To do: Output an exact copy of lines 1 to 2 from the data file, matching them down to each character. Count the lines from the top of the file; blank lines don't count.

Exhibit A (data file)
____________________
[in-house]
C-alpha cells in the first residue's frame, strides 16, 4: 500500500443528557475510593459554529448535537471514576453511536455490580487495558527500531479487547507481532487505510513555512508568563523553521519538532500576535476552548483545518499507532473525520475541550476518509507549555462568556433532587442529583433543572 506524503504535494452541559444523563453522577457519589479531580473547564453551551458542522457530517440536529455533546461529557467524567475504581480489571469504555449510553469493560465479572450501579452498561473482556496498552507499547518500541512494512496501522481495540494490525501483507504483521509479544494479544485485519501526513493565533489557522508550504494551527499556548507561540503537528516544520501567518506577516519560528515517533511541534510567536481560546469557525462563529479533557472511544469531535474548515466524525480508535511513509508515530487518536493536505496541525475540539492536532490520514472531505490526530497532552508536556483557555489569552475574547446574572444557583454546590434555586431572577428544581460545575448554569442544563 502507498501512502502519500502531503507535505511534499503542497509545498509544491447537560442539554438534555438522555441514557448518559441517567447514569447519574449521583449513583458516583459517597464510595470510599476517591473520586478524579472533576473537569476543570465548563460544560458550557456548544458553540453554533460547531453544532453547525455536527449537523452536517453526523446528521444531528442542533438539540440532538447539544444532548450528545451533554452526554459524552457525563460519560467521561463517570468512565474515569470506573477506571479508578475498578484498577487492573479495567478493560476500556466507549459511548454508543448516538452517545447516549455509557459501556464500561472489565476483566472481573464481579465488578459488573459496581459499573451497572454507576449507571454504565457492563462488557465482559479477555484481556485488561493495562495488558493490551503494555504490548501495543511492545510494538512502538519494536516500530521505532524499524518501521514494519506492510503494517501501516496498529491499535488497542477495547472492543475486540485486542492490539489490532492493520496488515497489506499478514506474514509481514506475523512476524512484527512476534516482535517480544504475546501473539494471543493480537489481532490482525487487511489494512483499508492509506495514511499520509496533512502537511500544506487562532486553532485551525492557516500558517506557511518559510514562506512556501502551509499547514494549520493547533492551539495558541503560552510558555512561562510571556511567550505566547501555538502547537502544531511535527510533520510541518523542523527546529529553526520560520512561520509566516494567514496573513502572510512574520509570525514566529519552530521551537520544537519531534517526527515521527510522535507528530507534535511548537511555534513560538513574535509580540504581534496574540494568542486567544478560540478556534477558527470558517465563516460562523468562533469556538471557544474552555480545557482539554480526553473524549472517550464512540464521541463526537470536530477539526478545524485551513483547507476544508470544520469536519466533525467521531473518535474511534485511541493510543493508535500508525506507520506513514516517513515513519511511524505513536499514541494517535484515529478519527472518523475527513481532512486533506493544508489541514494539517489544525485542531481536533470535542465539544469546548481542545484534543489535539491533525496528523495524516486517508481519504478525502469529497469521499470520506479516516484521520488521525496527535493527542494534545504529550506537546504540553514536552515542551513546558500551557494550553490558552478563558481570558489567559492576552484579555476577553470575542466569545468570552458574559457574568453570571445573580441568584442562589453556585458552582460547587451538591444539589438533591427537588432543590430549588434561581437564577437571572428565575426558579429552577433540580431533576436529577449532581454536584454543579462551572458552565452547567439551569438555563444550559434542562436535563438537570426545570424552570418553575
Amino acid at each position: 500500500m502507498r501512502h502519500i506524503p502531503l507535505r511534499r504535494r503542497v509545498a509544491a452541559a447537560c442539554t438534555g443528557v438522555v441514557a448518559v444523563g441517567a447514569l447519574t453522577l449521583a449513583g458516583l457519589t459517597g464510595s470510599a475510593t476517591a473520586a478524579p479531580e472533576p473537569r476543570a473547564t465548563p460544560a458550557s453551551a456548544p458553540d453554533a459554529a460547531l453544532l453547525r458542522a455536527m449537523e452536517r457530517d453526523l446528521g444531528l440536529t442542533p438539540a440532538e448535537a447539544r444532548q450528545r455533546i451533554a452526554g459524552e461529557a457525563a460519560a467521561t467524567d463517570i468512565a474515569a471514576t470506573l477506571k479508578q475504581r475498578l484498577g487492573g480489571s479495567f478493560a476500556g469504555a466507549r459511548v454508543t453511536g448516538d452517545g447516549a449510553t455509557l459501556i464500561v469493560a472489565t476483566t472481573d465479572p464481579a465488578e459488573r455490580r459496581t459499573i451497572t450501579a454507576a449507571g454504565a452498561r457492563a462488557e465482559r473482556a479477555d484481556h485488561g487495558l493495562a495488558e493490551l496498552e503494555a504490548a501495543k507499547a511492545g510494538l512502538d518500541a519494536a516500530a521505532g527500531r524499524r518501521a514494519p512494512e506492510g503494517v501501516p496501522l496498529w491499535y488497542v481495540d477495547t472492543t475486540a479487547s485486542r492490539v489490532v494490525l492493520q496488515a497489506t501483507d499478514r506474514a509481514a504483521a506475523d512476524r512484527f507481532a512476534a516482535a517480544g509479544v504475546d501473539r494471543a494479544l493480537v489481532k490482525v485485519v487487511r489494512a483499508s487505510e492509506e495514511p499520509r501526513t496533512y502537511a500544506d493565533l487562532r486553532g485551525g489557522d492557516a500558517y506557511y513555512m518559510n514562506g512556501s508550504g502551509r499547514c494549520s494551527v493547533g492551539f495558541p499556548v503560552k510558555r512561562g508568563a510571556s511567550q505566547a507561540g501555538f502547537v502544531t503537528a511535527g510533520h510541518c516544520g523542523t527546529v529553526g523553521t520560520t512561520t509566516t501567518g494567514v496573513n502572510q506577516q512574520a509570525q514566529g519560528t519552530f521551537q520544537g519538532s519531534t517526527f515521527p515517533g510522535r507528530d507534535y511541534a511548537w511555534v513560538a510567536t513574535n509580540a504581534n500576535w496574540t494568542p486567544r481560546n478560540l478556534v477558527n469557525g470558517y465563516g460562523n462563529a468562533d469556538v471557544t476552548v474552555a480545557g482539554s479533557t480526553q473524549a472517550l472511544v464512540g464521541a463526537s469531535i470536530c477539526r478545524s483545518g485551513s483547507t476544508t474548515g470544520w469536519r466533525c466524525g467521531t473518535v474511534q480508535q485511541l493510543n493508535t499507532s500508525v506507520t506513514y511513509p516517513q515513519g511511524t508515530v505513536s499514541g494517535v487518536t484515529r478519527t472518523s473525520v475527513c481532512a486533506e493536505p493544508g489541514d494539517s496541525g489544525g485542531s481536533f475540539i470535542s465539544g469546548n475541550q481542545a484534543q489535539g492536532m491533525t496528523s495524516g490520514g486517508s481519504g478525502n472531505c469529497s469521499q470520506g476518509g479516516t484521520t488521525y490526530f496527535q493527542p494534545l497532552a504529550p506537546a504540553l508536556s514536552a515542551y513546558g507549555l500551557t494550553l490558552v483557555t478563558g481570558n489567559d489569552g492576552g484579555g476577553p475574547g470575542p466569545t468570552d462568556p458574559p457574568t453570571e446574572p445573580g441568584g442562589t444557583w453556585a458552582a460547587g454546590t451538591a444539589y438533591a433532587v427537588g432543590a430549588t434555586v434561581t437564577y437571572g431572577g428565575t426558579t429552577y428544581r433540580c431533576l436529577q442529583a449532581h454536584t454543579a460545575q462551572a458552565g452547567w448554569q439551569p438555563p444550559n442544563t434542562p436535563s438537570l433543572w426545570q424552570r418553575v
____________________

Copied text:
[in-house]
C-alpha cells in the first residue's frame, strides 16, 4: 500500500443528557475510593459554529448535537471514576453511536455490580487495558527500531479487547507481532487505510513555512508568563523553521519538532500576535476552548483545518499507532473525520475541550476518509507549555462568556433532587442529583433543572 506524503504535494452541559444523563453522577457519589479531580473547564453551551458542522457530517440536529455533546461529557467524567475504581480489571469504555449510553469493560465479572450501579452498561473482556496498552507499547518500541512494512496501522481495540494490525501483507504483521509479544494479544485485519501526513493565533489557522508550504494551527499556548507561540503537528516544520501567518506577516519560528515517533511541534510567536481560546469557525462563529479533557472511544469531535474548515466524525480508535511513509508515530487518536493536505496541525475540539492536532490520514472531505490526530497532552508536556483557555489569552475574547446574572444557583454546590434555586431572577428544581460545575448554569442544563 502507498501512502502519500502531503507535505511534499503542497509545498509544491447537560442539554438534555438522555441514557448518559441517567447514569447519574449521583449513583458516583459517597464510595470510599476517591473520586478524579472533576473537569476543570465548563460544560458550557456548544458553540453554533460547531453544532453547525455536527449537523452536517453526523446528521444531528442542533438539540440532538447539544444532548450528545451533554452526554459524552457525563460519560467521561463517570468512565474515569470506573477506571479508578475498578484498577487492573479495567478493560476500556466507549459511548454508543448516538452517545447516549455509557459501556464500561472489565476483566472481573464481579465488578459488573459496581459499573451497572454507576449507571454504565457492563462488557465482559479477555484481556485488561493495562495488558493490551503494555504490548501495543511492545510494538512502538519494536516500530521505532524499524518501521514494519506492510503494517501501516496498529491499535488497542477495547472492543475486540485486542492490539489490532492493520496488515497489506499478514506474514509481514506475523512476524512484527512476534516482535517480544504475546501473539494471543493480537489481532490482525487487511489494512483499508492509506495514511499520509496533512502537511500544506487562532486553532485551525492557516500558517506557511518559510514562506512556501502551509499547514494549520493547533492551539495558541503560552510558555512561562510571556511567550505566547501555538502547537502544531511535527510533520510541518523542523527546529529553526520560520512561520509566516494567514496573513502572510512574520509570525514566529519552530521551537520544537519531534517526527515521527510522535507528530507534535511548537511555534513560538513574535509580540504581534496574540494568542486567544478560540478556534477558527470558517465563516460562523468562533469556538471557544474552555480545557482539554480526553473524549472517550464512540464521541463526537470536530477539526478545524485551513483547507476544508470544520469536519466533525467521531473518535474511534485511541493510543493508535500508525506507520506513514516517513515513519511511524505513536499514541494517535484515529478519527472518523475527513481532512486533506493544508489541514494539517489544525485542531481536533470535542465539544469546548481542545484534543489535539491533525496528523495524516486517508481519504478525502469529497469521499470520506479516516484521520488521525496527535493527542494534545504529550506537546504540553514536552515542551513546558500551557494550553490558552478563558481570558489567559492576552484579555476577553470575542466569545468570552458574559457574568453570571445573580441568584442562589453556585458552582460547587451538591444539589438533591427537588432543590430549588434561581437564577437571572428565575426558579429552577433540580431533576436529577449532581454536584454543579462551572458552565452547567439551569438555563444550559434542562436535563438537570426545570424552570418553575